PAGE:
DELIBERATE HEADING DELIBERATE HEADING
Background to the trial
There are concerns about the potential negative impact on players’ short- and long-term health/welfare with regard to potential head injuries resulting from:
- deliberately heading the ball
- being accidentally hit on the head with the ball (especially unexpectedly or from short range)
- attempts to head the ball (especially ‘aerial challenges’) that lead to the head making contact with
- another player’s body (elbow, head, etc.)
- the ground
- a goalpost
These concerns are exacerbated when children are involved, as their bodies, brains and motor skills are still developing and they may not have the physiological strength or the expertise to reduce potential risks. Consequently, some football authorities have already introduced restrictions on heading in practice/training for younger players and it is therefore logical to extend such restrictions to matches.
Although a ban on deliberate heading may remove some risks, it might also increase others, e.g. players trying to kick ‘high’ balls, which could result in the kicker being injured (e.g. by falling awkwardly) or injuring another player by kicking them in the head or upper body.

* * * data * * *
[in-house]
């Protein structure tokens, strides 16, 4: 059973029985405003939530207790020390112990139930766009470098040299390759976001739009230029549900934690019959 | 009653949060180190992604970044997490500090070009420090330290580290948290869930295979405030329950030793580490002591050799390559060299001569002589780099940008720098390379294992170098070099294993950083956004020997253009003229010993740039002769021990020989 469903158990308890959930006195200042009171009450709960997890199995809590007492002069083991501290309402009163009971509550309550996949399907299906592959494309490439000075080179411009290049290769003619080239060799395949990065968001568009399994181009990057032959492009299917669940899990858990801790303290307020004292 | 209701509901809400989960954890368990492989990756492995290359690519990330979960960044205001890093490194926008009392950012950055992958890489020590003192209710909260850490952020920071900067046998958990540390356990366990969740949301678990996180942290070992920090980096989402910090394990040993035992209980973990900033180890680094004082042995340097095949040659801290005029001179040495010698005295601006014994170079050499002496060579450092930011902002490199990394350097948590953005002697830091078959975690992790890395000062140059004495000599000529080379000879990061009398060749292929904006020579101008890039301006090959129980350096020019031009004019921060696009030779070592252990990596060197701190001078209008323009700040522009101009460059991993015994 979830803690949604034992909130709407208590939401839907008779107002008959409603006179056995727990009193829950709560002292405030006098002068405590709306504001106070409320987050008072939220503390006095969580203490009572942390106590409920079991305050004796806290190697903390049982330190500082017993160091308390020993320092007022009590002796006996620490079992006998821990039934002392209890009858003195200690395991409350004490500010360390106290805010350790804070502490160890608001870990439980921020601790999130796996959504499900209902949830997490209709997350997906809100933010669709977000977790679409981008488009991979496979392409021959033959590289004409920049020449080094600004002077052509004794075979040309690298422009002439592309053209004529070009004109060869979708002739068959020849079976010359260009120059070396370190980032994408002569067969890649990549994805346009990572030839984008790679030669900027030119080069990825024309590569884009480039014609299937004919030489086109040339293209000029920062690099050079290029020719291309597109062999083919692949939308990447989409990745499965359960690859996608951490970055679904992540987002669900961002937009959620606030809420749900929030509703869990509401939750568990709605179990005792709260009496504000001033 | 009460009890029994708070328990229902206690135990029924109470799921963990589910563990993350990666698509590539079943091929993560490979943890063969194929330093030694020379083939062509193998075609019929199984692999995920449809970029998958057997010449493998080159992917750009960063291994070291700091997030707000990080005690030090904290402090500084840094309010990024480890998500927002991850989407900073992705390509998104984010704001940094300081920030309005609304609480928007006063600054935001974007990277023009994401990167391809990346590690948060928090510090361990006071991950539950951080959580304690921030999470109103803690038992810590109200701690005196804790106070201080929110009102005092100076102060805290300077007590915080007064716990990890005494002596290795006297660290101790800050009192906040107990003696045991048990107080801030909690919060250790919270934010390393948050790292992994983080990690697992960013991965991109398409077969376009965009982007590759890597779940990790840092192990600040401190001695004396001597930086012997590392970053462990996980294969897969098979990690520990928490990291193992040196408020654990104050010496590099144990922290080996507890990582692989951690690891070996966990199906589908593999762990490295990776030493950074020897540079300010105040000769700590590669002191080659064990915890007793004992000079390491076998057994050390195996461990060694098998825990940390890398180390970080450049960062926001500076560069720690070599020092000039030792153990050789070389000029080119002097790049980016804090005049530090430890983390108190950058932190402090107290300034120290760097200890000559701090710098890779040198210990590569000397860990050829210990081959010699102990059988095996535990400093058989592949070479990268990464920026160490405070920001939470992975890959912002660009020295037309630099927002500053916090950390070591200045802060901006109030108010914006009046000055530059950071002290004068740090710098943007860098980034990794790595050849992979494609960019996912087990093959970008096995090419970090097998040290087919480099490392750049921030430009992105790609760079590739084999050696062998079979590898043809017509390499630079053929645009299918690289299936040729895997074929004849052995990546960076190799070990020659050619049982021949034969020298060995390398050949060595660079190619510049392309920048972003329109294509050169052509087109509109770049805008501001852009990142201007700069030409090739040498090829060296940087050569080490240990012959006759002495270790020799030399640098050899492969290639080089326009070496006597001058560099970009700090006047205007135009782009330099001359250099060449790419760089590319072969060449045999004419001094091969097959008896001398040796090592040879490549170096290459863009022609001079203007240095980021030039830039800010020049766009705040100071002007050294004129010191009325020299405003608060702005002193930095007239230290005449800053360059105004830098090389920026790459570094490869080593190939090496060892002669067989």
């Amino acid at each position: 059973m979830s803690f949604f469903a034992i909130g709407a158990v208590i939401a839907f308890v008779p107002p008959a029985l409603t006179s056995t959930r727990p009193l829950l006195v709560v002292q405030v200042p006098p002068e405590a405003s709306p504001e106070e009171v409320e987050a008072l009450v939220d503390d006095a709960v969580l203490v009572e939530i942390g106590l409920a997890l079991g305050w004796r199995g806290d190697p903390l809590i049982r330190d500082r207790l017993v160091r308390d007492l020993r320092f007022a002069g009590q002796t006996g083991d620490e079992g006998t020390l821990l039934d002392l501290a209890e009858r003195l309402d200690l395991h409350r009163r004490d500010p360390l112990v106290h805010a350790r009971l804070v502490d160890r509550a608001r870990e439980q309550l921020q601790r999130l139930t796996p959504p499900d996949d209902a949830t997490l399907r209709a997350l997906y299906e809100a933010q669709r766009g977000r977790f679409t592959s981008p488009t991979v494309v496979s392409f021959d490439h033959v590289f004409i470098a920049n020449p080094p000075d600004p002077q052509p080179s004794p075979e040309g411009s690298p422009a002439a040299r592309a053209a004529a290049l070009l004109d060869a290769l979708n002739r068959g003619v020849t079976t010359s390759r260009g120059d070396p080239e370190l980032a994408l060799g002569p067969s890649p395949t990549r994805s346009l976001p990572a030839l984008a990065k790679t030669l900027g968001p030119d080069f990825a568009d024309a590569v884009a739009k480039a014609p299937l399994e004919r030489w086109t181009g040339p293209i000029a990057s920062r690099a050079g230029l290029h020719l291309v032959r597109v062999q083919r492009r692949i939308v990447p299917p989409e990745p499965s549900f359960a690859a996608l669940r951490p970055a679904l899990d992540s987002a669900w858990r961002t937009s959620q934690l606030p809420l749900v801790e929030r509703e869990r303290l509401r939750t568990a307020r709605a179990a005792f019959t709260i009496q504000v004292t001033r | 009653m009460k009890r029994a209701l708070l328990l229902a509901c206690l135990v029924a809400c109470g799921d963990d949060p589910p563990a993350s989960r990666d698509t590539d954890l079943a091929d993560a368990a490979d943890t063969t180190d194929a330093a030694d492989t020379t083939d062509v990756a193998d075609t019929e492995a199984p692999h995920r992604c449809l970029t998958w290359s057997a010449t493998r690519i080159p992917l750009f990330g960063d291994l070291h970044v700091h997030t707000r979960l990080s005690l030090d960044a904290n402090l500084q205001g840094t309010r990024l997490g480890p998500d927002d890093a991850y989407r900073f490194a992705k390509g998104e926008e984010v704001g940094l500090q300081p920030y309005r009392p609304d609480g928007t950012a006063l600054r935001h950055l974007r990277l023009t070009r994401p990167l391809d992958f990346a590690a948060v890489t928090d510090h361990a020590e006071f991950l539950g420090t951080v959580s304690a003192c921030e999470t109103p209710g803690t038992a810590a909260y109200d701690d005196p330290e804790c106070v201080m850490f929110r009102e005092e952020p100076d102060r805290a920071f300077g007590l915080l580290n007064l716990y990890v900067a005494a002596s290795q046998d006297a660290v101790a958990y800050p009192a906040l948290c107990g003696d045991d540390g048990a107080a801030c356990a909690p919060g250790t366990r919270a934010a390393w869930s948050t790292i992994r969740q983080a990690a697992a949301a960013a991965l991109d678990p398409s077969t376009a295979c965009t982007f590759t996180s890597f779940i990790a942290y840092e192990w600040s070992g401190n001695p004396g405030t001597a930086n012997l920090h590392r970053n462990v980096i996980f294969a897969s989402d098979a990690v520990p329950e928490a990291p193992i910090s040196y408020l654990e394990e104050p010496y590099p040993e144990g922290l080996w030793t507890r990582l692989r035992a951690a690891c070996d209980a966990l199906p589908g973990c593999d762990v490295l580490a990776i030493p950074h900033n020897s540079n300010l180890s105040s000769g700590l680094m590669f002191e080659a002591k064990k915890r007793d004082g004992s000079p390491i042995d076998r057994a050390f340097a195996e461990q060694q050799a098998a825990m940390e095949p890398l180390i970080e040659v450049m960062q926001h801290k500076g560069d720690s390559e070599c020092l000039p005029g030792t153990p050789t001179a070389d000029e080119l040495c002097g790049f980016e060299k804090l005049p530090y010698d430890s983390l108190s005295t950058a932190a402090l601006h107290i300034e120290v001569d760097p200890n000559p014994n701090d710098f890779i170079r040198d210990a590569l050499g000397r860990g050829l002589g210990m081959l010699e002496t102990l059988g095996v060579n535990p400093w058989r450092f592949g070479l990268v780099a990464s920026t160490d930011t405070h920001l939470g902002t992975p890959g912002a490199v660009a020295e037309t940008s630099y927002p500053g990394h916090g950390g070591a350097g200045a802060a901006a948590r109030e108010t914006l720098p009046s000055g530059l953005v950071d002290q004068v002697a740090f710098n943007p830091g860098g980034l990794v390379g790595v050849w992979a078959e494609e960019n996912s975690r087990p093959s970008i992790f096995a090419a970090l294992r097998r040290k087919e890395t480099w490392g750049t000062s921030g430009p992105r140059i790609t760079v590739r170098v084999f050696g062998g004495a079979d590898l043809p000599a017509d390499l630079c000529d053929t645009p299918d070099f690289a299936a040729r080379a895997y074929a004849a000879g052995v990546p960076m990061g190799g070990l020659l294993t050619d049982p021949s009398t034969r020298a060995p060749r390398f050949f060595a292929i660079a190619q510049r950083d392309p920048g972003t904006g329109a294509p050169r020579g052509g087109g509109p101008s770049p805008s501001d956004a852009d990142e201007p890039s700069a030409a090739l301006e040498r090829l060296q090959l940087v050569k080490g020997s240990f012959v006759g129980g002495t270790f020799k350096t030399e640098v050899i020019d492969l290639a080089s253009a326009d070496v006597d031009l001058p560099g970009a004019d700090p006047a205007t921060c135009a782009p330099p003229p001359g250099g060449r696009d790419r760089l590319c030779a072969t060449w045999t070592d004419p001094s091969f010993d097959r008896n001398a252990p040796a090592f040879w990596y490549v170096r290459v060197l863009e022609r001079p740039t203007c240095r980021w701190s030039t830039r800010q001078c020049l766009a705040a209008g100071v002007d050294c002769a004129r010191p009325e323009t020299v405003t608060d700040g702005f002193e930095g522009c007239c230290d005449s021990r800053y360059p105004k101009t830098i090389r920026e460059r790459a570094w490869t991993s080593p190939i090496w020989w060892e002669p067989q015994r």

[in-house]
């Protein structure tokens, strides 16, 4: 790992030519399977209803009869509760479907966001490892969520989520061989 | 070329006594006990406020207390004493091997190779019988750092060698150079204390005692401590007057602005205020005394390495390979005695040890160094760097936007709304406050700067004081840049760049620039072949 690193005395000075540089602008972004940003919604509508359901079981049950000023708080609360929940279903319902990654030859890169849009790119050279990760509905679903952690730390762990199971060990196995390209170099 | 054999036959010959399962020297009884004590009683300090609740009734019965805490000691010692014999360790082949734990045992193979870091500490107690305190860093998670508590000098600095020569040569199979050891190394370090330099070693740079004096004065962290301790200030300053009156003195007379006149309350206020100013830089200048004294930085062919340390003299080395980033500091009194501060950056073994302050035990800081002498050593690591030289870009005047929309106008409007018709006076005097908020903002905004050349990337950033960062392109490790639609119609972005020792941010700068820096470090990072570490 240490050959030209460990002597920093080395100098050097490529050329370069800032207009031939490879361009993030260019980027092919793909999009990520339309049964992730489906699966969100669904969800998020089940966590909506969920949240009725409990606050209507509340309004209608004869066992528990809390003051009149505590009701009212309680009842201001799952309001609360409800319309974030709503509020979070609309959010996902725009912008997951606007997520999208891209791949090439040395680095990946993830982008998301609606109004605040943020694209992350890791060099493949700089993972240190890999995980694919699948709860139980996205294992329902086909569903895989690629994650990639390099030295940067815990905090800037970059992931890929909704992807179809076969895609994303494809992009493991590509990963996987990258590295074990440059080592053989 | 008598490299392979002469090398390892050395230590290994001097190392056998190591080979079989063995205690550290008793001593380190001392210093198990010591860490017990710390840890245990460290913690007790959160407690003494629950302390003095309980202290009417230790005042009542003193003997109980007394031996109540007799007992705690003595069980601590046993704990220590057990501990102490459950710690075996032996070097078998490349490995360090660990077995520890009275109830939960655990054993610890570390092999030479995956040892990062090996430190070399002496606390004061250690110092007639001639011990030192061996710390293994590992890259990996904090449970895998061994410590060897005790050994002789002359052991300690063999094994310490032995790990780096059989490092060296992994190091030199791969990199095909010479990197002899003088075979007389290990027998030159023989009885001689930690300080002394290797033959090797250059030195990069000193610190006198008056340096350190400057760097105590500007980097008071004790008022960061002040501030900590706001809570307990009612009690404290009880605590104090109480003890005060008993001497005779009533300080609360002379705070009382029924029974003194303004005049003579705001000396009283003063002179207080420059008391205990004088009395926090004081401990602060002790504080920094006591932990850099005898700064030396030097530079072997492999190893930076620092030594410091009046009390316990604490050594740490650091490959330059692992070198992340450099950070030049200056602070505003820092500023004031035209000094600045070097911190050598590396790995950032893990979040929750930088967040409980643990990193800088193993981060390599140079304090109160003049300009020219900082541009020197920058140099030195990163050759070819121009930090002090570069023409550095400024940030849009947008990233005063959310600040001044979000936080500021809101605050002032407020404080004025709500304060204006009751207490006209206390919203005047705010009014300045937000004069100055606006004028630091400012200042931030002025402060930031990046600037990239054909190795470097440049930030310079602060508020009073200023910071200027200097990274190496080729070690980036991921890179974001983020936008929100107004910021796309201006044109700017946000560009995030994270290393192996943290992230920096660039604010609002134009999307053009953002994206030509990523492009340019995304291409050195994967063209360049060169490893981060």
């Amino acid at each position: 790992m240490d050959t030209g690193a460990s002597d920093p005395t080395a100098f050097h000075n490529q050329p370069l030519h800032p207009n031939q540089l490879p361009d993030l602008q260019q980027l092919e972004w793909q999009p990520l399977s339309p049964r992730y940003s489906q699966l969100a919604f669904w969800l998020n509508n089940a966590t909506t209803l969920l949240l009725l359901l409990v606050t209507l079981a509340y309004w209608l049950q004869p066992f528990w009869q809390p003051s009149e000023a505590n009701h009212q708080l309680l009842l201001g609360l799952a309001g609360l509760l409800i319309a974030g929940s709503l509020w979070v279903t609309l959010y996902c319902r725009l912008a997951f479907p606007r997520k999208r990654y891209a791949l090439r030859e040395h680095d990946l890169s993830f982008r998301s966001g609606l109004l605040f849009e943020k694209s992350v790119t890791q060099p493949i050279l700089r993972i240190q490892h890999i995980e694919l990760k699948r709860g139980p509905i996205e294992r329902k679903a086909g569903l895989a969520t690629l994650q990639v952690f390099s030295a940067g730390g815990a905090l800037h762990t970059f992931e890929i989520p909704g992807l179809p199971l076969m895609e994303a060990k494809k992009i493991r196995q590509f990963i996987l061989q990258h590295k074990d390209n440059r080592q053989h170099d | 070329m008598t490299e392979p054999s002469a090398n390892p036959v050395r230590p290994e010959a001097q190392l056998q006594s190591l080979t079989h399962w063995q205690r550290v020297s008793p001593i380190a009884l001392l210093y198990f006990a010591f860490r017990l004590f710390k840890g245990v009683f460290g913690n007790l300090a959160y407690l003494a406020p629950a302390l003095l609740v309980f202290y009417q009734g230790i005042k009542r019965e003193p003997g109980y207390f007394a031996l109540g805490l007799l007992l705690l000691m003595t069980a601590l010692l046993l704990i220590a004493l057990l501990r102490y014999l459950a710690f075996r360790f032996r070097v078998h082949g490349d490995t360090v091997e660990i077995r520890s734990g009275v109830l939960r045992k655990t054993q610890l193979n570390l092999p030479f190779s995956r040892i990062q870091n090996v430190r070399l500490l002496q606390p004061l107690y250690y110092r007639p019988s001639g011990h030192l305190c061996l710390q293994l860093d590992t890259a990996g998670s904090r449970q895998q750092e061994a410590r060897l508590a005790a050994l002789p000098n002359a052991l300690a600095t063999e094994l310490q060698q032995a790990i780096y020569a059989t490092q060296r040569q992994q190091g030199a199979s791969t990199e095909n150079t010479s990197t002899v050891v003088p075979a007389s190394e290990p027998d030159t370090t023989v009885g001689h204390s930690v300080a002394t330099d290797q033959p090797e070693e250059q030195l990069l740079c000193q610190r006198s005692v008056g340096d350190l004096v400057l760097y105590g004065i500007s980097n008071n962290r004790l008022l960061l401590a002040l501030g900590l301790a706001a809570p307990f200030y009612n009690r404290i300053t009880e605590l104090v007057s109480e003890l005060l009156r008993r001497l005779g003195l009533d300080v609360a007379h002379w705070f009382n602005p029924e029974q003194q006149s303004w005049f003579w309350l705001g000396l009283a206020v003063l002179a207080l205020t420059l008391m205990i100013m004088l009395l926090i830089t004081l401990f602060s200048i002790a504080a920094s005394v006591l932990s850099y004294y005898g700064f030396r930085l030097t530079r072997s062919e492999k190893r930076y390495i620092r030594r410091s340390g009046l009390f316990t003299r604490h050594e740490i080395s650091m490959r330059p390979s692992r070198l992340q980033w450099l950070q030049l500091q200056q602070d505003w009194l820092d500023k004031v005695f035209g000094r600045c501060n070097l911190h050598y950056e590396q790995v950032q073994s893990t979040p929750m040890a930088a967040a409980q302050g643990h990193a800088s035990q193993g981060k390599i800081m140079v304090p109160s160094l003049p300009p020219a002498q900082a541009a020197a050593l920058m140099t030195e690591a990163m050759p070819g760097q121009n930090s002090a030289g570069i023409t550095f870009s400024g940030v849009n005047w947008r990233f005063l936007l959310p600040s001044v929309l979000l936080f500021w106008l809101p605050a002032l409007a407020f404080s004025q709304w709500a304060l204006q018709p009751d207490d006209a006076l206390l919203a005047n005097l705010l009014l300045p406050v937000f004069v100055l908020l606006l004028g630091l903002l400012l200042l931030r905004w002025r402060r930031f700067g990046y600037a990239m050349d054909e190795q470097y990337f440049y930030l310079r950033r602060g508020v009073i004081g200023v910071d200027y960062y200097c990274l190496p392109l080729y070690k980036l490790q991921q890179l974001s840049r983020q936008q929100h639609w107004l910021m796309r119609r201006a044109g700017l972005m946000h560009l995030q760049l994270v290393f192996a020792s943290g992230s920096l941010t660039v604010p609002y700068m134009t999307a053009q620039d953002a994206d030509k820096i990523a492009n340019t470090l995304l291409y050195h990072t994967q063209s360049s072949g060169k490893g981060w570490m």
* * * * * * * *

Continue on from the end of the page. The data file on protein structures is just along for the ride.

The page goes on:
Therefore, decisions about heading bans must take into account the relative risks of heading at different ages, whether a ban inadvertently results in other risks and the major impact that banning heading at all levels would have on the way football is played.
Considering the importance of this matter, The IFAB has approved a trial to investigate the effects of ‘deliberate heading’ becoming an offence punishable by an indirect free kick.* The trial will be conducted in competitions and matches at U-12 level and below, where there are restrictions on heading in practice/training.
*It was felt that in the initial stages, a direct free kick (and especially a penalty for a header in the penalty area) would be too harsh for such young players.
The trial protocol has been approved by The IFAB and must be used in its entirety. No variations are allowed except as outlined in the protocol.
Participation and requirements
The trial protocol must be used in full by all participating competitions. Confederations and national FAs (on behalf of the competitions under their auspices) must apply to The IFAB for permission to take part in the trial.
Data/information required as part of the participation in the trial
Competitions participating in the trial will be required to collect a range of data and feedback for submission to The IFAB, with the exact details and methodology still to be determined.
Currently, the trial is being held in England and the US in competitions involving players aged twelve and below. The trial is also open to all other competitions and federations, provided they receive permission from The IFAB, comply with the protocol and submit the required data and feedback information.